The authors contend that despite the ease of describing polarity, measuring it is challenging. Some employ military or economic criteria to argue that a particular state is rising or declining. For instance, Bekkevold uses current military and economic criteria to argue that the United States and China are far superior in their capabilities to all other nations, making the comparison meaningless. Wohlforth and Brooks similarly use military spending and technology criteria to argue that the world is still unipolar. Ashford and Cooper consider dozens of different power metrics over time. In general, these metrics certainly show that the United States or China outpace the rest of the competitors, but they also reveal that economic and military power is accumulating in other areas among capable and dynamic middle powers. This dynamic is expected to shape the international environment in the coming decades. These middle powers have become more influential today, as evidenced by Germany and India’s roles in the Ukrainian war, or Turkey’s role in the recent Azerbaijani-Armenian conflict, where Turkish military support tipped the balance in favor of Azerbaijan in Nagorno-Karabakh.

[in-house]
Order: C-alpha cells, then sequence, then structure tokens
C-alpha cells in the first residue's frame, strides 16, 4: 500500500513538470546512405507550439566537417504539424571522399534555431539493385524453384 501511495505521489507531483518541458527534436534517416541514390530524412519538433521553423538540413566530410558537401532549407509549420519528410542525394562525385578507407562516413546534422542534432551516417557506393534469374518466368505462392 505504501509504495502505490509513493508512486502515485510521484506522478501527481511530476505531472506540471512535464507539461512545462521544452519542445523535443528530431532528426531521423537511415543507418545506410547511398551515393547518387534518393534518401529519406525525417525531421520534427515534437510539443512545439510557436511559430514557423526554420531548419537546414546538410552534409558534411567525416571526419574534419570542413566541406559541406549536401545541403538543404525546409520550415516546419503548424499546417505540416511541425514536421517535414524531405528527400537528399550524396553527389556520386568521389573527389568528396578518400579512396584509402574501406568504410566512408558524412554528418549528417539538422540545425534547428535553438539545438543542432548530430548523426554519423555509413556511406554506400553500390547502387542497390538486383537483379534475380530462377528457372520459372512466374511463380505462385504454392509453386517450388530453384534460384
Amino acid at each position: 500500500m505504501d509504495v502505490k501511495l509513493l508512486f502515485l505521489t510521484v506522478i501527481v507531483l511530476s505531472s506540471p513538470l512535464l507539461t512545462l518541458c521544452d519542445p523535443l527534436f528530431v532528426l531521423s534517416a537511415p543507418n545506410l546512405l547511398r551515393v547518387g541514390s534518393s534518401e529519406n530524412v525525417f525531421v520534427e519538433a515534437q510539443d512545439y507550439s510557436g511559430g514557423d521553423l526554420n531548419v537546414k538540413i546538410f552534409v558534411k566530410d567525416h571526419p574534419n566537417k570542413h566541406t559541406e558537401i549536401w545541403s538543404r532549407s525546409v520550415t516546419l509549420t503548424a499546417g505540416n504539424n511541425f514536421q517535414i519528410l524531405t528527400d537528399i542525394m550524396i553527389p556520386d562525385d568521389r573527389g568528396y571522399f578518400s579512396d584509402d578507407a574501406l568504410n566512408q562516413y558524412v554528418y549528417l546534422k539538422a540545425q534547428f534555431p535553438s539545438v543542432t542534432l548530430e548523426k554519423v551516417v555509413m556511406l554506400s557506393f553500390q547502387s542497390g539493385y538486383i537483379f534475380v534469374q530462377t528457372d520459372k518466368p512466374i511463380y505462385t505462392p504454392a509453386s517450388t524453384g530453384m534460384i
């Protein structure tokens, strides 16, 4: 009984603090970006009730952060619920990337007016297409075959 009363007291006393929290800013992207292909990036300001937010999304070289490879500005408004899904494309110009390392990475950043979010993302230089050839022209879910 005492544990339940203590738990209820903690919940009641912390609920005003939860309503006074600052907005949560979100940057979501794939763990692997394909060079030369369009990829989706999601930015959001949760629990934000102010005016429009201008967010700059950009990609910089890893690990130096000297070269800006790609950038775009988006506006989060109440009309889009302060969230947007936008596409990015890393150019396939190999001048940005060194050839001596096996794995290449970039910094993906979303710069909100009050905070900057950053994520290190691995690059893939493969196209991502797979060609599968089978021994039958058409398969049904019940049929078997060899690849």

The authors then emphasize the importance of a correct understanding of the existing international system’s pattern, as grasping the issue of polarity is the foundation of sound strategy, and any misperception can lead to disasters in the strategies and policies pursued. For example, the Biden administration follows what can be described as a bloc-based strategy, partially driven by its concerns related to multipolarity and assuming that the world it operates in is closer to bipolarity. It hopes to shift the balance of global power by creating a coalition against China, emphasizing the embodiment of military and technological cooperation among allies across Europe and Asia, and attempting to build a global bloc of democracies, or at least a bloc of “like-minded” countries, oriented against “authoritarian revisionists.” This approach suggests that the bloc should undermine China’s access to major global markets and restrict the transfer of advanced technology to it. In short, under Biden’s leadership, the United States plans to return to the playbook followed during the Cold War, attempting to contain the rise of China, with the hope that strengthening alliances and partners will compensate the decline in U.S. power.